personnel  to  become  mired  in sludge.   After  some  experience,  however,
operators  can   learn  to  use  their equipment more  efficiently  in the
landfill  environment.
     9.3.3  Maintenance


Often equipment  maintenance is more expensive  than  the amortized annual
cost of  equipment  purchase.  Thus,  equipment  maintenance  is a  high-cost
item  and constitutes  a  substantial   part  of  the  on-going operational
expense  of sludge  landfills.


Initially,  a  sludge  landfill  manager  should  outline a   comprehensive
preventive maintenance program.   If preventive maintenance is  performed
daily, the  manager  has  taken a  major step toward  lowering maintenance
costs.   Normally,  the equipment  operator performs  routine maintenance
each  day on  his  machine;  e.g.,  checking water  and  oil, lubrication,
keeping  tracks clean,  blowing  out radiators with an air compressor, etc.
It  is critical that  these maintenance tasks be performed  daily, and  the
                                    9-4

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supervisor  should  be  personally  responsible  for ensuring  that  these tasks
are  performed.    In  some  larger  landfill   operations,  a  full-time  or
part-time mechanic  is assigned to perform maintenance and  repairs  of all
of the  landfill  equipment.


Sludge  landfill  managers should make  sure  that the operation  manual  for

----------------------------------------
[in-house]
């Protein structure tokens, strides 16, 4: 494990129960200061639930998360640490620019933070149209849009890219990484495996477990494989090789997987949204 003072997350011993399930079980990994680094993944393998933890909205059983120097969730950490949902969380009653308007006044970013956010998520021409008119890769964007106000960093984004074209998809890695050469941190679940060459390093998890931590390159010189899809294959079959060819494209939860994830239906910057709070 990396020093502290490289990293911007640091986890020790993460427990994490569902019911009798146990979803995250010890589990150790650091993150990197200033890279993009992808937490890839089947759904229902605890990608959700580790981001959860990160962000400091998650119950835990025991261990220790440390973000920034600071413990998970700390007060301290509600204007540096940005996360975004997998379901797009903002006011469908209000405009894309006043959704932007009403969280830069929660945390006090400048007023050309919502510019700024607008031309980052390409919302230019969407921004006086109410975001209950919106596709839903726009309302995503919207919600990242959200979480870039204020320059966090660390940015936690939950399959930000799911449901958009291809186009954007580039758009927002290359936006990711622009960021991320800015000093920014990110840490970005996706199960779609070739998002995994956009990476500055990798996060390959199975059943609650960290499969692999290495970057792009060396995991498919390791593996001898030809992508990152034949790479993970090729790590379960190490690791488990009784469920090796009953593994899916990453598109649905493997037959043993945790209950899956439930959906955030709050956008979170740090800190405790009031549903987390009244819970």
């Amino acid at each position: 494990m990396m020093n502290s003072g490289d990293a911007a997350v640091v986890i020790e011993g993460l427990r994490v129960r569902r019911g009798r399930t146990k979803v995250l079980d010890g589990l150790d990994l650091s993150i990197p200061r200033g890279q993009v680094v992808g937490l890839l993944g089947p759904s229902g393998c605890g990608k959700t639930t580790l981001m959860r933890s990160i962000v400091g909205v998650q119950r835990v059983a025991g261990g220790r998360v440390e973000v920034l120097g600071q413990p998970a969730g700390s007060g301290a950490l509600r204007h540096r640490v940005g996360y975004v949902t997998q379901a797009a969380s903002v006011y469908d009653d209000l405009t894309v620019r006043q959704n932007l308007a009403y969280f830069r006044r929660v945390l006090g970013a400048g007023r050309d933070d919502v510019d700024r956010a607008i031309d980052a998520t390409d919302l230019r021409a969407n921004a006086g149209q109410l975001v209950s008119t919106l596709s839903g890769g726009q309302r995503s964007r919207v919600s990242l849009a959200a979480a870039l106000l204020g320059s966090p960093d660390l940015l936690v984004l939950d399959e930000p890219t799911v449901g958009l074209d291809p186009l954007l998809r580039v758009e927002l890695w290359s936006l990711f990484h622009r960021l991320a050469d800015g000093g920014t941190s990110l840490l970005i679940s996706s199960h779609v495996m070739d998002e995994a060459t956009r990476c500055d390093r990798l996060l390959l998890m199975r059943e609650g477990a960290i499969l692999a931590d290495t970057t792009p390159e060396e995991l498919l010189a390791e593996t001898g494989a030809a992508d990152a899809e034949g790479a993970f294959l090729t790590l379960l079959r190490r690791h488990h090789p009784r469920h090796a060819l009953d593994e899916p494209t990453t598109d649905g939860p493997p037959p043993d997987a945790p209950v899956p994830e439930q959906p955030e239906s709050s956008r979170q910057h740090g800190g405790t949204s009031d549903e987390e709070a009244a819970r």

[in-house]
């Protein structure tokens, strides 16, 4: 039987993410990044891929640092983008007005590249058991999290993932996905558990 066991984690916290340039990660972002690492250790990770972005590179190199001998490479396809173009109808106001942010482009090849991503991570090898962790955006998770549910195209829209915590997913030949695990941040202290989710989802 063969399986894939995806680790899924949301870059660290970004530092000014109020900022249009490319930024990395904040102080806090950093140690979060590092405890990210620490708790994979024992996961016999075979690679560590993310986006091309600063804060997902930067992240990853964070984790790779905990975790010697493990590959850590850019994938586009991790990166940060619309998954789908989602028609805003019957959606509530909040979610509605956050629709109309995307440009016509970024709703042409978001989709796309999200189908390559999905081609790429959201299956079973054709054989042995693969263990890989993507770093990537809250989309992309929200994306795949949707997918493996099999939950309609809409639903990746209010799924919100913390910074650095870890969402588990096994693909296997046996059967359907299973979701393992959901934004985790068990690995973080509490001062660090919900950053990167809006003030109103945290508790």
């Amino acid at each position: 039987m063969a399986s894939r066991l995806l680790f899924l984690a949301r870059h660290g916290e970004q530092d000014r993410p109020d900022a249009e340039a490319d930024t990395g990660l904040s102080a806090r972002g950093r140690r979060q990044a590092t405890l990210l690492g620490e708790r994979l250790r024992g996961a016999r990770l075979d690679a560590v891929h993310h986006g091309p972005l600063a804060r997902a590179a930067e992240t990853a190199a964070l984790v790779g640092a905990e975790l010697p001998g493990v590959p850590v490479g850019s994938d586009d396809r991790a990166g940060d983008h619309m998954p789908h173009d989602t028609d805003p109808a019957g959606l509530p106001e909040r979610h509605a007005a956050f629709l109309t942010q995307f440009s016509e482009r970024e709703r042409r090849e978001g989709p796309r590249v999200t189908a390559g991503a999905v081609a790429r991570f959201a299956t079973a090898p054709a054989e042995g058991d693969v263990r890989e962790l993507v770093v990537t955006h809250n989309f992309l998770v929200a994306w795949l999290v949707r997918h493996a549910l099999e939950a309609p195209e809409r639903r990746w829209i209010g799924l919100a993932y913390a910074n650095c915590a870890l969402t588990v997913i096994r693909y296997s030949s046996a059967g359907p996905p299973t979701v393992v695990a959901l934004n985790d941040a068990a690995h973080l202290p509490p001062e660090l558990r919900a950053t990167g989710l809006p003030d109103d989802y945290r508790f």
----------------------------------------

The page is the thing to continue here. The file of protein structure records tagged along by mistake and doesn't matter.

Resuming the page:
each  piece  of equipment  is  readily  available.  Machine  operators  should
consult the manuals  in  order to  be familiar with the  daily  service needs
of their equipment.   These  manuals should also  be  available to mechanics
to ascertain  the specific service requirements for each piece  of  equip-
ment.
Equipment with  a maintenance  warranty  will  provide  guidelines  for mainte-
nance  that  should  be strictly followed  to  preserve the warranty  for  the
designated  period.   Failure to adhere to these  guidelines  could  increase
maintenance costs.
     9.3.4  Recordkeeping
A daily report should  be completed  by  the  operator  for  the  equipment  that
he  has  operated  that  day.   Sludge landfill  managers  should ensure  that
these records  are  complete,  up to date, and  accessible. The  objective  is
both to ensure more complete maintenance and to lower  maintenance  costs.
A sample  form  to  be completed for  this  task  has  been   included  as  Figure
9-1.
9.4  Personnel Management  and Recordkeeping
Next  to  equipment,  personnel  is  usually  the largest  single expense  in
a  sludge  landfill  operation.  Careful  screening  and hiring  of  employees
and subsequent  training  of personnel  develops an efficient operation.   A
safety program  should be  instituted as  part  of initial  personnel  training
and conducted thereafter  on  an on-going basis.  A detailed  description  of
personnel management practices is  included below.


     9.4.1  Personnel Requirements and  Hiring Practices


A description of  personnel  positions  at sludge landfills and an  overview
of personnel requirements was described earlier in  Chapter  6  (Operation).
The most  prevalent  position at  sludge landfills  is  that  of  equipment
operator.   For  most sites,  the  number  of  personnel will be  equal  to  or
less  than  the  number  of  machines.    Often   one  person  can  be  used  to
                                    9-5

-------